Wednesday, October 2, 2013

Heroism earns Pendleton man Carnegie medal

A Pendleton man who saved the life of his employer was recognized as a hero in October of 1934 by the Carnegie Foundation.

Alfred J. Beard, 22, was working on the Wallula cutoff job site March 31, 1933, about eight miles east of Umatilla with the Newport Company, which had contracted to do surfacing work at the site. Beard was off-shift but had stayed to watch the blast of a quarry tunnel and heard that two men had been overcome by carbon monoxide following the blast. Marshall Newport, son of the company’s owner, had helped to retrieve the men but was then overcome himself. An article in the Oct. 27, 1934, East Oregonian said “young Newport, contracting superintendent, went into the tunnel to investigate. He had gone 70 feet and Beard, who was watching him, saw him sink down, overcome by the gas. In falling Newport struck his head on an iron rail.”

Beard leapt into action and entered the tunnel to pull Newport out. The superintendent outweighed him by 75 pounds, and Beard had to come out of the tunnel once for air before the rescue was complete. Beard also collapsed after bringing Newport out, and both men were taken to the hospital in Hermiston. Beard remained in the hospital for a month, and was then treated for a week by a Portland heart specialist.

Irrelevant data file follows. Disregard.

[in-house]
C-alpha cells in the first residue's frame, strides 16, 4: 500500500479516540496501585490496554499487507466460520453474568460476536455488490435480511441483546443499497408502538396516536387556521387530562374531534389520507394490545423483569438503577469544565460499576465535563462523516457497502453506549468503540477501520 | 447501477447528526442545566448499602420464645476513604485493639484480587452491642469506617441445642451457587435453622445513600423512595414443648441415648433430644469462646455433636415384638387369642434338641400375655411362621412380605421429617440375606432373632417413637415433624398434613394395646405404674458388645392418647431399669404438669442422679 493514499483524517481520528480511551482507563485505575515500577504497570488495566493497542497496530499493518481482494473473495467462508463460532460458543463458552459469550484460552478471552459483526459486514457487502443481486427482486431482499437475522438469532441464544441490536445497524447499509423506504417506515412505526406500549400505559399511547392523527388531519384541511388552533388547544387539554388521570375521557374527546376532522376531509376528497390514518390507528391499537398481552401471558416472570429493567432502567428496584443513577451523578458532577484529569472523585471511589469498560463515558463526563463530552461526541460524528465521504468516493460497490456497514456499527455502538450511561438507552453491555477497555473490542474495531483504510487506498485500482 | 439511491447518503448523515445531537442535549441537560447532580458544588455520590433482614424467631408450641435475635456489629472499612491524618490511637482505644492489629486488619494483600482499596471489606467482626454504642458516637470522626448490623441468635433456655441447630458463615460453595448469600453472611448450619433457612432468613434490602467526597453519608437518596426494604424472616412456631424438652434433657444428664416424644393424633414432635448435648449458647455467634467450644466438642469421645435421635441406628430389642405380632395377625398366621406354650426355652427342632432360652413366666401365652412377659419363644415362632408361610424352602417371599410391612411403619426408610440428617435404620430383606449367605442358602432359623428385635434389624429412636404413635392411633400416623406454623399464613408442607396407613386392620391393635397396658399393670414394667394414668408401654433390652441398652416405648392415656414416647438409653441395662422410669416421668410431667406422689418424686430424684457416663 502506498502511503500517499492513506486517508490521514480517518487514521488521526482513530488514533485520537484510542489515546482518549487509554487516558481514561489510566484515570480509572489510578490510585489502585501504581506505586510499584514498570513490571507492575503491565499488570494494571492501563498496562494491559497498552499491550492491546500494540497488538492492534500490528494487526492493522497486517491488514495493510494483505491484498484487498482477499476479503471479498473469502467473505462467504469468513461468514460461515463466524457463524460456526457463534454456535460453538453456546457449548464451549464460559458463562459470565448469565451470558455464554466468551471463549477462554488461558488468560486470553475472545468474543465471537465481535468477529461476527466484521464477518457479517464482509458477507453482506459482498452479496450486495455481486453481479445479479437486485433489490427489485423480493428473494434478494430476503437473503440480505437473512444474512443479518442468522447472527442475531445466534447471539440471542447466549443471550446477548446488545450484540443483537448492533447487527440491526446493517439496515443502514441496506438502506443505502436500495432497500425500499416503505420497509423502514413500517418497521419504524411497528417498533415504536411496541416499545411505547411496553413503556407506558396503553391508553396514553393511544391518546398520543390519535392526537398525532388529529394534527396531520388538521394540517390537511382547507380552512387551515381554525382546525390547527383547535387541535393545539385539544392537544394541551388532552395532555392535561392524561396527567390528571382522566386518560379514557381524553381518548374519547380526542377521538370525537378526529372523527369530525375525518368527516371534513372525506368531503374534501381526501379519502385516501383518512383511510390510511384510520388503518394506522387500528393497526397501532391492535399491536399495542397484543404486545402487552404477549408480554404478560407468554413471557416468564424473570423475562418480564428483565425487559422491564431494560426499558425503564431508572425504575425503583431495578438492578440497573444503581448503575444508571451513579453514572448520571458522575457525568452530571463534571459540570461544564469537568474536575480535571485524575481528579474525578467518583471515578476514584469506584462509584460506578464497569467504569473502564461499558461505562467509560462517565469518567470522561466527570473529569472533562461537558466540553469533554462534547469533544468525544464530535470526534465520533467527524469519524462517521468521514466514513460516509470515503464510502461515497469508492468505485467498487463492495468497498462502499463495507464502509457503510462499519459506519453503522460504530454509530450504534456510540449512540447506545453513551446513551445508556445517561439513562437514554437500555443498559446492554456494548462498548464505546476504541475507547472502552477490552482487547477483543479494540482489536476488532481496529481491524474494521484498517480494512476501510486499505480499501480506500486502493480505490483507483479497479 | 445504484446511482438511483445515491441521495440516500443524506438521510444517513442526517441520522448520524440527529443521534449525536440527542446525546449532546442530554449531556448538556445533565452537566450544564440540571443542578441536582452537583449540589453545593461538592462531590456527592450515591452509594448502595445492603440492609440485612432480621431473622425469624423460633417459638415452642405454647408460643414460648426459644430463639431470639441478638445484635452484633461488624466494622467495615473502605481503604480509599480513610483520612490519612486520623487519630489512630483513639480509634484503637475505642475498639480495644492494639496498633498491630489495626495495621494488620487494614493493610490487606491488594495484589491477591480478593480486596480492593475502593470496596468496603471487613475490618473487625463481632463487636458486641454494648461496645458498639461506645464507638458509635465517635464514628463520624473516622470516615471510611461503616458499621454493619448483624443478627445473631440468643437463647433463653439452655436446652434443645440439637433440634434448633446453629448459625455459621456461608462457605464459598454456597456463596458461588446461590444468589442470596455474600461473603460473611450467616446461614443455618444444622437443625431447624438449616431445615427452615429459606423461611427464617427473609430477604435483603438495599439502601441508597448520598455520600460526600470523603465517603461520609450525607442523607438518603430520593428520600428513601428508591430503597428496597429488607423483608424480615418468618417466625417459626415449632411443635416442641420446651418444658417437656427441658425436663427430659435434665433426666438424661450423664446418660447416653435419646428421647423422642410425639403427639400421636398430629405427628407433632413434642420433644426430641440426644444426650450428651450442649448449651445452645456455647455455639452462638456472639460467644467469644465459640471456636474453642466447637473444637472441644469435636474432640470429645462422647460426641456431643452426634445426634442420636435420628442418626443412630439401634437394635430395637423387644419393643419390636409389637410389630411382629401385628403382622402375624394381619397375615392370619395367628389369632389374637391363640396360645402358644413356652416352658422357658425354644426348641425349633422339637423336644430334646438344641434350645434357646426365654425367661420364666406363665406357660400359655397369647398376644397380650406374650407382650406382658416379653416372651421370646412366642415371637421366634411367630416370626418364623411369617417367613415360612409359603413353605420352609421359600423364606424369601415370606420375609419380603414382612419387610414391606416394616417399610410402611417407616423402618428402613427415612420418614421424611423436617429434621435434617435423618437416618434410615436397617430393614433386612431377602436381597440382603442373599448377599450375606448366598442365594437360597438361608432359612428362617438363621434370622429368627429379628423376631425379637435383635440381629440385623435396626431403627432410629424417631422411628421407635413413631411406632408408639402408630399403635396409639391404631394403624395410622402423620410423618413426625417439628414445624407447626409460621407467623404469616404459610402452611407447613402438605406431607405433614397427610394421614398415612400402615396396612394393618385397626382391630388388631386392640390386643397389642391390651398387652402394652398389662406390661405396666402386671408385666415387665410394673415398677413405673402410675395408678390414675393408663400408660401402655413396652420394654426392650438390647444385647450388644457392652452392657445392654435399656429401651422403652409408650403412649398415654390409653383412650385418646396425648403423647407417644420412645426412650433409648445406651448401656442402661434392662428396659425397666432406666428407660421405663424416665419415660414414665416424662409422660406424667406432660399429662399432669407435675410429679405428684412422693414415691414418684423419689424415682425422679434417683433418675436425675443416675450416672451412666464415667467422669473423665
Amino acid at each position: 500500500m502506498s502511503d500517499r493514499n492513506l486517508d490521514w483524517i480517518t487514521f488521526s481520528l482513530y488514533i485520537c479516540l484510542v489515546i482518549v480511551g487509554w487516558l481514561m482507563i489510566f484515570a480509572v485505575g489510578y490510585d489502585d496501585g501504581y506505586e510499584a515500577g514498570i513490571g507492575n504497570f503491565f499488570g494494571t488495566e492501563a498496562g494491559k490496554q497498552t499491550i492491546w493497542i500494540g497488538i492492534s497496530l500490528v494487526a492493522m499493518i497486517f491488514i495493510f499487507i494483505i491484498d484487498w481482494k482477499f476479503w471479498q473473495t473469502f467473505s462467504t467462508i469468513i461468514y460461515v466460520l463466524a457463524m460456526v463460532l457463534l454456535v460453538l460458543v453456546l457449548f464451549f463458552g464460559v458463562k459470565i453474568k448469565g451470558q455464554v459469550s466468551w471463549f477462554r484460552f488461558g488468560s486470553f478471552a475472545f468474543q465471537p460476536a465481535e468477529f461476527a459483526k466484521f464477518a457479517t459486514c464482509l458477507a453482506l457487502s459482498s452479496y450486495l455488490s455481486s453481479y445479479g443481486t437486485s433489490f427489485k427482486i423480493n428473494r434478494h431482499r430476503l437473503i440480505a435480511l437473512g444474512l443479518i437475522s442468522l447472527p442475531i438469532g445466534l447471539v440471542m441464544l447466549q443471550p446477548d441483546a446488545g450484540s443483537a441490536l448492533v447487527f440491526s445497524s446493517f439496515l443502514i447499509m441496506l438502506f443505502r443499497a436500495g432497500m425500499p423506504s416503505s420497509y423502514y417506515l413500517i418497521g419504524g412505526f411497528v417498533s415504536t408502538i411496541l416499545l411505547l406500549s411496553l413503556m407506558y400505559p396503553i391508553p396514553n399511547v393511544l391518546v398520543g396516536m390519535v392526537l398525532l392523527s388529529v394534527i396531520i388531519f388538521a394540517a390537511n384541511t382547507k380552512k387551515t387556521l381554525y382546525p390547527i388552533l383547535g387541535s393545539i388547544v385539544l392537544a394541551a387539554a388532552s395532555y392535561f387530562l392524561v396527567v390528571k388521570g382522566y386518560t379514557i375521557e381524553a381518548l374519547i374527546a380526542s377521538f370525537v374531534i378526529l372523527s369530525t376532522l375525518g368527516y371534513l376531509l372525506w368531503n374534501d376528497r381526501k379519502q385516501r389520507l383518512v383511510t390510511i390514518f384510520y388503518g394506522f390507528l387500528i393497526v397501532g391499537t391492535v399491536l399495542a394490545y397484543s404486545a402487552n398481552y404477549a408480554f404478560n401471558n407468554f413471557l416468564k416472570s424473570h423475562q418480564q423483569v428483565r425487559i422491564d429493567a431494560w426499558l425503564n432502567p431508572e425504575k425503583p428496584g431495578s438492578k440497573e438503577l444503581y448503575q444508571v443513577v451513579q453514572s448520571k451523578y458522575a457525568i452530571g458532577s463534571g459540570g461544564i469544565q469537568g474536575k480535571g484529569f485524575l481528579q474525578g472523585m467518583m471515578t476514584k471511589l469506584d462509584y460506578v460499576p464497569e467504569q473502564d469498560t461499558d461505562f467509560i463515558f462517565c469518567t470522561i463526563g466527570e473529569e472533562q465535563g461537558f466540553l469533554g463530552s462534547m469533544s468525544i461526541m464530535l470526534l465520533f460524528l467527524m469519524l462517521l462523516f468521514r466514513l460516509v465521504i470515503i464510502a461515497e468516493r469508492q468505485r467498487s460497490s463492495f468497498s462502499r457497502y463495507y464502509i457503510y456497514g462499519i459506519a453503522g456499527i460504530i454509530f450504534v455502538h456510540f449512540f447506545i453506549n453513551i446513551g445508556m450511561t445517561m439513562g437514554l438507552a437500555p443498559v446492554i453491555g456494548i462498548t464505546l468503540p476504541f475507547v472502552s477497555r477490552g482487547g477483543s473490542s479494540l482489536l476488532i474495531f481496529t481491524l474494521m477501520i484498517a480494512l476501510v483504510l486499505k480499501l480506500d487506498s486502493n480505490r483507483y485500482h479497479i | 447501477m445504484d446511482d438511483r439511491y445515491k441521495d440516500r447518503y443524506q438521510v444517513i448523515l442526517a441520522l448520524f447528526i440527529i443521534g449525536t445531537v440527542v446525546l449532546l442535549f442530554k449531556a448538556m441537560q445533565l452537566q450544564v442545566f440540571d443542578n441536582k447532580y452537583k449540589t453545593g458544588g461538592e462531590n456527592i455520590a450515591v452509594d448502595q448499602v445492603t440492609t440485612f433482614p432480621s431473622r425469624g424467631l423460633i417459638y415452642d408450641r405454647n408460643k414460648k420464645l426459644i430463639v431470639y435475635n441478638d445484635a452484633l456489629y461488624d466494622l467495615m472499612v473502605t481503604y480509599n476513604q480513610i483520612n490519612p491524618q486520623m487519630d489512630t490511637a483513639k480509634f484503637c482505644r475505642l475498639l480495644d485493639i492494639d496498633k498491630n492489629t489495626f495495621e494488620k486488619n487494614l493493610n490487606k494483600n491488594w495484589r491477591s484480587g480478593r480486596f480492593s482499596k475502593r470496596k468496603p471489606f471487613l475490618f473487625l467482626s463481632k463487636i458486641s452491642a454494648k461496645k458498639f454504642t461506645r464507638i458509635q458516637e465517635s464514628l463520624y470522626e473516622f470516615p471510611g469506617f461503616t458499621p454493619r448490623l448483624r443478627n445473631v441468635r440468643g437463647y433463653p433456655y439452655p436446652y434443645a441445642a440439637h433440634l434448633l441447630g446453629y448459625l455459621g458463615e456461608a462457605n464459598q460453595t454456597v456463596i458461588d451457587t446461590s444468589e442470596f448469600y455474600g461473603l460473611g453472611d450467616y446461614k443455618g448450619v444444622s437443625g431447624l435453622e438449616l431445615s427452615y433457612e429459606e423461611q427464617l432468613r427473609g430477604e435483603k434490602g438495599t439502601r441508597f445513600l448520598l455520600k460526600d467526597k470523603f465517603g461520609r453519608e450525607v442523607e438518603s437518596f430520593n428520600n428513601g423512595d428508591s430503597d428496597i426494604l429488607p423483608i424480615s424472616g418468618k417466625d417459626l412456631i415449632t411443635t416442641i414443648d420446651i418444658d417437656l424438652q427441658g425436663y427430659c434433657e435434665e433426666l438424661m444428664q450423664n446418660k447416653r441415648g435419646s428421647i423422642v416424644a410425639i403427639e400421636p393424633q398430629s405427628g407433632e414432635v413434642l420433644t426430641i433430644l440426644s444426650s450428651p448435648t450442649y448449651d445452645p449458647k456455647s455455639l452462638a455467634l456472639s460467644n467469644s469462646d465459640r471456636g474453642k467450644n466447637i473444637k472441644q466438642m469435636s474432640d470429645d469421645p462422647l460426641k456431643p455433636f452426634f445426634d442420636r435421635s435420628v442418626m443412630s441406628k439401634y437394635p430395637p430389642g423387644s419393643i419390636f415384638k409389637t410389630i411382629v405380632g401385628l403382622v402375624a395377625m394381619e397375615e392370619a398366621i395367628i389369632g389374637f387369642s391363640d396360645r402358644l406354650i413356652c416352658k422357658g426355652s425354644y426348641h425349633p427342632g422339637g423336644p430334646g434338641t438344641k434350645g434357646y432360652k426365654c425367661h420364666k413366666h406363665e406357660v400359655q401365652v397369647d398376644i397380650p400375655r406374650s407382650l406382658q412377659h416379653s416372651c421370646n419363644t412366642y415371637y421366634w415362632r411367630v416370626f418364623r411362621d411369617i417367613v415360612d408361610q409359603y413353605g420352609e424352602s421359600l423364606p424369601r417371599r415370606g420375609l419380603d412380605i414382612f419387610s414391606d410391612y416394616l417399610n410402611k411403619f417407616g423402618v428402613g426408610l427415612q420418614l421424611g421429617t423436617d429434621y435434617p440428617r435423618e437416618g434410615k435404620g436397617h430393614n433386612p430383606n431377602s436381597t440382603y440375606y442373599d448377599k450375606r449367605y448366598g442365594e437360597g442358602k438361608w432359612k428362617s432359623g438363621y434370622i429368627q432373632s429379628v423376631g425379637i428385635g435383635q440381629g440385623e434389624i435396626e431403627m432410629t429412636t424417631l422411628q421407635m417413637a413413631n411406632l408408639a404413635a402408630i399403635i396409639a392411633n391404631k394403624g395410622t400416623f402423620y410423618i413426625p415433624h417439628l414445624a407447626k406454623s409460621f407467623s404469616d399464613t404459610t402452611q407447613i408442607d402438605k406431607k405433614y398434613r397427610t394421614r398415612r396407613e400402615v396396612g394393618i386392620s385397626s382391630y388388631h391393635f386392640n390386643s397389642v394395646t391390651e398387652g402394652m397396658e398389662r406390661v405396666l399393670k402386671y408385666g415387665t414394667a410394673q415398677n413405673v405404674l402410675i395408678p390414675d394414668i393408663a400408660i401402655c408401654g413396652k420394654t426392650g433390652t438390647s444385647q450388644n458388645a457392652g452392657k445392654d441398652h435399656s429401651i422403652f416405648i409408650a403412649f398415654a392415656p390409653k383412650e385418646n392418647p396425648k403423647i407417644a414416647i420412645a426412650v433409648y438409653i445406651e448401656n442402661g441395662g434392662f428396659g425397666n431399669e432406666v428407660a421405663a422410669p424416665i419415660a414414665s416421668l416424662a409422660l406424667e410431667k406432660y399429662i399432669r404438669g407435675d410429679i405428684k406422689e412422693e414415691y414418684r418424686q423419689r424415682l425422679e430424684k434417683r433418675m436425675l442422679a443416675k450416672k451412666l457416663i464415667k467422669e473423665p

He was awarded a bronze medal for his act of heroism, and the inspector for the Carnegie Foundation also said a cash award ranging from $50 to $1,000 was a possibility.

The son of Mr. and Mrs. J.S. Beard of Milton and son-in-law of County Judge C.S. Cheshire, Alfred Beard had attended McLoughlin High School and graduated from Enterprise in 1930.

The Carnegie Hero Fund was established in 1904 to recognize persons who perform extraordinary acts of heroism in civilian life in the United States and Canada. Established by Andrew Carnegie with a trust fund of $5 million, the fund has awarded 9,611 medals as of June 2013, including 148 to Oregonians. Other local awardees are Laurence S. Case, 16, of Heppner who attempted to save a drowning girl in the Columbia River near Brewster, Wash., in 1929 (both were drowned in the attempt); Leonard E. Swanson, 22, of Umatilla who helped save a 44-year-old man from drowning near Oxnard, Calif., in 1954 (both survived); Carlton Green, 40, of Milton-Freewater, who in 2007 saved a one-year-old boy from a burning building in Walla Walla (both survived); and Trevor Jordan Tally, 21, of La Grande who drowned in 2009 trying to save a 6-year-old boy and his 64-year-old grandmother who had fallen off a dock into Hells Canyon Reservoir in Idaho (the boy and his grandmother survived).

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